CRANIOSACRAL THERAPY

Craniosacral Therapy (CST) works by helping the body’s natural healing mechanisms dissipate the negative effects of stress on the central nervous system. It is called “Craniosacral” because the work is centered around performing delicate manipulations on the bones of the head or “cranium” and lower spine or “sacrum”. Osteopaths William Sutherland in the early 1900s and John Upledger in the 1970s identified the craniosacral system as a functioning physiologic system. Their revolutionary work demonstrated that correcting imbalances and releasing trauma from this system could improve brain and spinal cord functioning and heal a wide variety of health problems.

The human body is an incredible machine, and each system within the human body plays a key role in overall health and function. The brain and spinal cord are key players in what is known as the central nervous system. This system might be best understood as the command center for the whole body, sending and receiving messages about how each system is working and what the body may need to regain and maintain proper function. The brain and spinal cord are surrounded by the craniosacral system, the membranes and fluid that surround these precious organs, providing them with the nourishment and protection necessary for survival in everyday life. In a sense, the craniosacral system might be considered just as important as the central nervous system it protects. This network of membranes and fluids has a direct impact on the overall health and function of both the brain and the spinal cord. By focusing on the craniosacral system, CST aims to benefit the central nervous system and, in turn, the entire body.

CST is a form of gentle touch therapy applied to the soft tissue that surrounds the craniosacral system, with generally up to no more than 5 grams of pressure. The basic mission of CST is to release any restrictions in the soft tissue that surrounds this crucial system. The restrictions in the soft tissue near the craniosacral system could essentially push against those membranes that surround the brain and spinal cord. This may then lead to the distortion of the proper flow of the cerebrospinal fluid inside these membranes. You may think of the membranes as a garden hose, and the cerebrospinal fluid as the water that flows within that hose. When the garden hose gets bent or distorted, the flow of the water is compromised and often weakened. When such distortions result from soft-tissue restrictions, this is clearly not optimal for the health and function of the central nervous system, the body’s command center.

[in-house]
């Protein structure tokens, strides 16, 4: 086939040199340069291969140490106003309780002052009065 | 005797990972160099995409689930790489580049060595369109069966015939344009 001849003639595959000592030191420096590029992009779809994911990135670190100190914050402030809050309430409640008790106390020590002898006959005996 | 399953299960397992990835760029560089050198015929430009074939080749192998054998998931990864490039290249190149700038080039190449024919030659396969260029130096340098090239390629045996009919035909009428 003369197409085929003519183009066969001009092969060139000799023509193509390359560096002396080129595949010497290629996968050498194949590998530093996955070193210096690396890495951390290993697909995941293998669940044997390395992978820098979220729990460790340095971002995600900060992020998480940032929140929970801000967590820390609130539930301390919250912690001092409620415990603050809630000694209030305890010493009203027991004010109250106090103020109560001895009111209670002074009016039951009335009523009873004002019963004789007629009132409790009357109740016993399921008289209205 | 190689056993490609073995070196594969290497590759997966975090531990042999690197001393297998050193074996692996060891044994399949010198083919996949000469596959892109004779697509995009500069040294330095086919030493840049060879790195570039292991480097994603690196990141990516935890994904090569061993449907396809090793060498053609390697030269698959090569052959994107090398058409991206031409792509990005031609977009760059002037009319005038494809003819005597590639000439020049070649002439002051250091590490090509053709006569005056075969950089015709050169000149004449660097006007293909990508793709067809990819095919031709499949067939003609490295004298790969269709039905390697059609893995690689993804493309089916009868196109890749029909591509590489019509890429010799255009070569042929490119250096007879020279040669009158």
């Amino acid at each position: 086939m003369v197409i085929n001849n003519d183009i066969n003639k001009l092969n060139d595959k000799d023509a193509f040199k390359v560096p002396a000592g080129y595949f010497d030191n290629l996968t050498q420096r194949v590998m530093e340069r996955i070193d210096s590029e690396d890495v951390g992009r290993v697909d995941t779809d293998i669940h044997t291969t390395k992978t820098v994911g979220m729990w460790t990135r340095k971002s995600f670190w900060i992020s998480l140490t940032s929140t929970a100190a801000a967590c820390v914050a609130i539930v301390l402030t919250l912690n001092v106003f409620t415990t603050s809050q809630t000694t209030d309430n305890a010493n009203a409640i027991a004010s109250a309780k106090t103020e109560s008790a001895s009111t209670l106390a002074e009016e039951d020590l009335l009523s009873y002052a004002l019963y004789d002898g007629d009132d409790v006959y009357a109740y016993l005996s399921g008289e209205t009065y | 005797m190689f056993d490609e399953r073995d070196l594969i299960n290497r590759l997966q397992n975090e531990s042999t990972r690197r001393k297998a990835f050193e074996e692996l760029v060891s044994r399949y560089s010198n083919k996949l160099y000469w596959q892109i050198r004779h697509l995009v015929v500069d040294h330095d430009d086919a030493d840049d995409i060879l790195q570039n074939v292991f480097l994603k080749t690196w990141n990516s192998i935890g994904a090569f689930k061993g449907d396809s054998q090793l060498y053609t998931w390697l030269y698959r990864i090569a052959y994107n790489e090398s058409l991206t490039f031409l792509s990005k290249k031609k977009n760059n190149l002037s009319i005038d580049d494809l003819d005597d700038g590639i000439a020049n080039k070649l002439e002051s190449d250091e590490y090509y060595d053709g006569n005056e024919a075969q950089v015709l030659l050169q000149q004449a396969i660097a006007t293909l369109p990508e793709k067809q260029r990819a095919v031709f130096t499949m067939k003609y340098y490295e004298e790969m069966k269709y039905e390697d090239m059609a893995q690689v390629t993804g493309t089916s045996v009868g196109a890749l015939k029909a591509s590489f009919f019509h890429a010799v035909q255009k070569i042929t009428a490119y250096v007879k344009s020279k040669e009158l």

Like the pulse of the cardiovascular system, the craniosacral system has a rhythm that can be felt throughout the body. It is a natural physiologic rhythm, just like the cardiac and respiratory rhythms. Injuries, disease, stress or trauma anywhere in the body can cause restrictions in the free movement of the system. By monitoring this rhythm to determine the source of an obstruction or stress, CST helps the body to move in a more fluid and natural way while facilitating deep relaxation, increased vitality, and a profound sense of well-being. This is the reason why it is used to treat such a broad range of conditions, from chronic pain to medical issues that may have mental or emotional causes. By focusing on the body’s command center, CranioSacral Therapy aims to increase the body’s ability to heal and self-correct from head to toe, inside and out.

What to expect during a session:

In Craniosacral Therapy, practitioners learn to address craniosacral rhythms and flows with a series of practices referred to as listening, following, and unwinding. listening in Craniosacral Therapy means being able to observe what is without judgement. When we listen in this way, we listen with our hands, our ki, and our presence, not just with our head or ears.  Following means that we are so connected with the structure or energy channel we are touching that we can stay with it as it moves. When we are following, we are in perfect synchrony: we do not judge, change, exaggerate, or resist the movement. In unwinding we can either allow our awareness to guide us in a particular direction, or follow the movement to its limit and then actively invite it to stay at the position (without returning or continuing on its repetitive loop) until a change occurs and a new form of movement unfolds.

As restrictions are released and the body begins to return to optimal functioning, many possible sensations may occur. The release may be felt as heat, pulsing, relaxation, or in many other ways. Because memories of trauma and injury are often stored in the connective tissue of the body, sometimes the release is accompanied by emotion or old memories related to the original cause of the restriction. When this happens, the patient and therapist work together to allow the expression of these patterns of tissue memory, often dramatically reducing the level of pain or dysfunction in the area involved.

SOMATOEMOTIONAL RELEASE